Street Smart Chicago

Checkerboard City: Gifts for Transportation Geeks

Checkerboard City, Green, Holidays, Lakeview, Rogers Park No Comments »
OLYMPUS DIGITAL CAMERA

The Recyclery’s t-shirts feature a cool intermeshed chainring design.

By John Greenfield

My holiday wish for 47th Ward CTA riders? The return of the full #11 Lincoln Avenue bus route.

For everyone else, here are some groovy gift ideas for transit, walking and bike enthusiasts. Most of these Chicago-centric goods and services are homegrown, so you’ll be supporting local businesses and organizations, while minimizing the amount of gasoline burned in transporting schwag to stores.

Up in Rogers Park, the Recyclery offers bike safety and mechanics instruction for kids, plus open shop sessions and maintenance classes for adults. They also donate refurbished bikes to refugees, people experiencing homelessness, and low-income families. You can help fund their good work by purchasing gifts from their online store. Gift cards are available for bike upgrades at an open shop session ($30), a two-part tune-up class ($75), a six-week overhaul class ($180), or a used bike, helmet and lock ($300). They also sell Recyclery t-shirts, featuring a beautiful intermeshed gears design ($25), and limited-edition posters by local artist Jay Ryan, with a fanciful image of the shop overrun by cats and bears ($25). The Recyclery, 7628 North Paulina, TheRecyclery.org.

Another organization that deserves your support is the Active Transportation Alliance, which advocates for better conditions for walking, biking and transit across the region. You can buy gift memberships online for as low as $35. In addition to bankrolling the group’s work, an Active Trans membership includes discounts at more than 100 bike shops and small businesses, a copy of the regional bike map, and a discount on an annual membership for Divvy bike-share. ActiveTrans.org/membership.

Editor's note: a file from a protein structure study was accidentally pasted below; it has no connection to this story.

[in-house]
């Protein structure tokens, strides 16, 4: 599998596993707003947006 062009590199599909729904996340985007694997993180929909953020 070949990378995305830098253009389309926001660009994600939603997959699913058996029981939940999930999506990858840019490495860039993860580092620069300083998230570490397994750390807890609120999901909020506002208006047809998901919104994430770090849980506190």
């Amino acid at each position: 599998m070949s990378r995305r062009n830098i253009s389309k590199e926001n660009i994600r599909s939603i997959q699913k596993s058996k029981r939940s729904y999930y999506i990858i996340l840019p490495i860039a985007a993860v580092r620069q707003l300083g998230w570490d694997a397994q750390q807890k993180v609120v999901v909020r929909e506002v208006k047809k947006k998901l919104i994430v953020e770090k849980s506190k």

Read the rest of this entry »

Train Yourself: Explore the City While You Can

City Life, Hyde Park, Transit No Comments »
Photo: David Wilson

Photo: David Wilson/Creative Commons

Take the train.

It sounds like a simple thing and it sort of is. Chicago is lucky to have the mass transit it does despite its nonsensical delays, the overcrowded cars and the omnipresent construction. It’s not perfect, but it’s better than the credit it’s often given. Take advantage of it.

Chicago has so much to offer if you give yourself the opportunity to explore a bit. The Loop. Lake Michigan. The neighborhoods with their stunningly different personalities. For those of you who are students, by midterms of fall quarter it’s going to feel like there’s never a chance to leave campus, that there isn’t enough time, that there’s simply too much to do to stay ahead of the classwork. Don’t let the stacks and study rooms of the Regenstein and Harper keep you from enjoying the rest of the city. Make the time to get out. Find a coffee shop off campus to study at instead of your usual library spot. Go to shows. They’re cheap and plentiful. Bike the miles of lakefront paths. They’re endlessly beautiful. Spend a rainy afternoon in one of Chicago’s many museums. They’ll put you in other worlds. Get out. Learn the city that the university calls home. Read the rest of this entry »

The Green and the Green Line: Putting the Public in Public Transit—and Public Space